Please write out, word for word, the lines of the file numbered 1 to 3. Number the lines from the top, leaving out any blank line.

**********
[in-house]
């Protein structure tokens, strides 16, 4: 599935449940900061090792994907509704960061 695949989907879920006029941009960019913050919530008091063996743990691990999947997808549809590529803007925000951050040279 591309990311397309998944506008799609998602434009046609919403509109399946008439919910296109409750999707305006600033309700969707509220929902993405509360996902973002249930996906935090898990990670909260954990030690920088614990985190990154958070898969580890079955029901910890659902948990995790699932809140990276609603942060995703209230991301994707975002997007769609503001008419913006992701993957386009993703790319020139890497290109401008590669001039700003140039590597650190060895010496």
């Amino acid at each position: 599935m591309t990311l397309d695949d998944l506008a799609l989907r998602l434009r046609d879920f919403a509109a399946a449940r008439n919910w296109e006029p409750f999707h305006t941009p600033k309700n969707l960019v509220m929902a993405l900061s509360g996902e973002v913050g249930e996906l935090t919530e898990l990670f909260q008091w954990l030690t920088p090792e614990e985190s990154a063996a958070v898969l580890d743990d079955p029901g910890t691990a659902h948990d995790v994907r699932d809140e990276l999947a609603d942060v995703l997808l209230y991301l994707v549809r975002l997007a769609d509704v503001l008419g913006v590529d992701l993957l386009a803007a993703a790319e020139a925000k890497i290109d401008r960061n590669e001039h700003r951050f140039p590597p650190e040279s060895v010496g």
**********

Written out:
[in-house]
């Protein structure tokens, strides 16, 4: 599935449940900061090792994907509704960061 695949989907879920006029941009960019913050919530008091063996743990691990999947997808549809590529803007925000951050040279 591309990311397309998944506008799609998602434009046609919403509109399946008439919910296109409750999707305006600033309700969707509220929902993405509360996902973002249930996906935090898990990670909260954990030690920088614990985190990154958070898969580890079955029901910890659902948990995790699932809140990276609603942060995703209230991301994707975002997007769609503001008419913006992701993957386009993703790319020139890497290109401008590669001039700003140039590597650190060895010496």
């Amino acid at each position: 599935m591309t990311l397309d695949d998944l506008a799609l989907r998602l434009r046609d879920f919403a509109a399946a449940r008439n919910w296109e006029p409750f999707h305006t941009p600033k309700n969707l960019v509220m929902a993405l900061s509360g996902e973002v913050g249930e996906l935090t919530e898990l990670f909260q008091w954990l030690t920088p090792e614990e985190s990154a063996a958070v898969l580890d743990d079955p029901g910890t691990a659902h948990d995790v994907r699932d809140e990276l999947a609603d942060v995703l997808l209230y991301l994707v549809r975002l997007a769609d509704v503001l008419g913006v590529d992701l993957l386009a803007a993703a790319e020139a925000k890497i290109d401008r960061n590669e001039h700003r951050f140039p590597p650190e040279s060895v010496g």